Autism Service Dogs can provide a calming sense of security, decreased meltdowns, anxiety, and reduced stimming. They also can increase social interactions. Improve and encourage verbal communication. Total companionship. An unconditional friend, they can also help with daily living skills and will help increase your child’s sense of independence.

 A few tips and recommendations:

A.  Do your research: There are many wonderful organizations out there who train Autism Service Dogs.  Google it and see what you come up with.  There are several different options.  Assistance Dogs International has a great site to search by area for organizations or programs.

B.  Have Patience: Obtaining a Service Dog can sometimes can take up to two years. It won’t happen over night. It’s a several step process that will require your constant effort. Don’t give up.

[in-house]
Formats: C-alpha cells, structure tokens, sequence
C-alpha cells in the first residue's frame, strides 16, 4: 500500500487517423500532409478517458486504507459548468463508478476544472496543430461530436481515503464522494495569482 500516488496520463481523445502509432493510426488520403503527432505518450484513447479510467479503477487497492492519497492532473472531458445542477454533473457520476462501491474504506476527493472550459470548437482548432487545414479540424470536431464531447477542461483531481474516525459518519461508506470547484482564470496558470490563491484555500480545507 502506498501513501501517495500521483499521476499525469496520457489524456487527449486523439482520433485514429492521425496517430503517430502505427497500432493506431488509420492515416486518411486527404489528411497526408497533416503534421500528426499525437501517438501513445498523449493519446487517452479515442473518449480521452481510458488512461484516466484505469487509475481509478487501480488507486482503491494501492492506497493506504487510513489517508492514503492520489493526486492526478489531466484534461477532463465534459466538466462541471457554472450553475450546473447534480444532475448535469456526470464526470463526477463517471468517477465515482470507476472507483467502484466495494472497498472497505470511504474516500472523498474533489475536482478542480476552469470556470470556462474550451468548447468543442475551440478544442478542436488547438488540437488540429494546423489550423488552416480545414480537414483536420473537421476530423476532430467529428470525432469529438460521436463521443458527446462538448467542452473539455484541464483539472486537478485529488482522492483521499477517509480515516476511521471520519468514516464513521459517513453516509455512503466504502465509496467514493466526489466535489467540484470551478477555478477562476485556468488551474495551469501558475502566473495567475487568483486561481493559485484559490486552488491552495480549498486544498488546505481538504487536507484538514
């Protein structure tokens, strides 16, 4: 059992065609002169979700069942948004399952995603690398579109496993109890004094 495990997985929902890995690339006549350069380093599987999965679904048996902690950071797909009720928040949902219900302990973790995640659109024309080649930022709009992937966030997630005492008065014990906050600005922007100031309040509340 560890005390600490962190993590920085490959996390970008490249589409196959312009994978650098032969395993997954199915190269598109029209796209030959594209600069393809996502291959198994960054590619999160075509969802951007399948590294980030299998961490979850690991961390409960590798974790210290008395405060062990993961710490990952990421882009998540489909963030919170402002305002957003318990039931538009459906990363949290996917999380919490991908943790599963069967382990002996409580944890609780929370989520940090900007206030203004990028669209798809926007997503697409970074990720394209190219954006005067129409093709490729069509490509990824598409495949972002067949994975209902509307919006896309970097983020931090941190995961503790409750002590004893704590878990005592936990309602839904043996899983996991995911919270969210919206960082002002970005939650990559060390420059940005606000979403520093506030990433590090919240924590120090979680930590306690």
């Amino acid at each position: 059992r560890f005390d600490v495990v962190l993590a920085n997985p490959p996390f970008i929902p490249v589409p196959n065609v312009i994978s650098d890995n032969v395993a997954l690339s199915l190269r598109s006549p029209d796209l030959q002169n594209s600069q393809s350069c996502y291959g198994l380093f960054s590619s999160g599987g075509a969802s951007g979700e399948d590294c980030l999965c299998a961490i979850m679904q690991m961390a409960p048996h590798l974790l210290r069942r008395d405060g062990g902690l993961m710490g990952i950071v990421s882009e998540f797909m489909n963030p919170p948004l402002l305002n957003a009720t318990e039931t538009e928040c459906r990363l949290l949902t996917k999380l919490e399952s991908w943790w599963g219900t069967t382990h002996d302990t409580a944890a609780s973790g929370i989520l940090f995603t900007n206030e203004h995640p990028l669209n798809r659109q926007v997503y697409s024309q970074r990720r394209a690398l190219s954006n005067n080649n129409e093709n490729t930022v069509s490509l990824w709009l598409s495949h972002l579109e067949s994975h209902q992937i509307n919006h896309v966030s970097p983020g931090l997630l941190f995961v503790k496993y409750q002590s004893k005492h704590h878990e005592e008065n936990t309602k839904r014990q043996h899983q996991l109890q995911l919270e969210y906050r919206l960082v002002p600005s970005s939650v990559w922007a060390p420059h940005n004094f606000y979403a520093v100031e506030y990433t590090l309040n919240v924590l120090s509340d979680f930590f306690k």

C.  Talk with your family: Having a service dog is a life long commitment.  Are you as a caregiver or parent willing to take care of the Dog and keep up with training?.  A service dog is not considered a pet but, a companion assigned to your child and actually chosen specifically for your them. 

D.  Talk to your Child’s Doctor: Do you feel your child would benefit from a Service or Companion Therapy Animal? Perhaps they might write a prescription letter stating your child would benefit from having such an animal.

I apologize for not updated posts.  But will be keeping up as much as I can.

Thanks.  Have a great day!

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Autism · Autism Spectrum · Echolalia · Food · PECS · Pica · stimming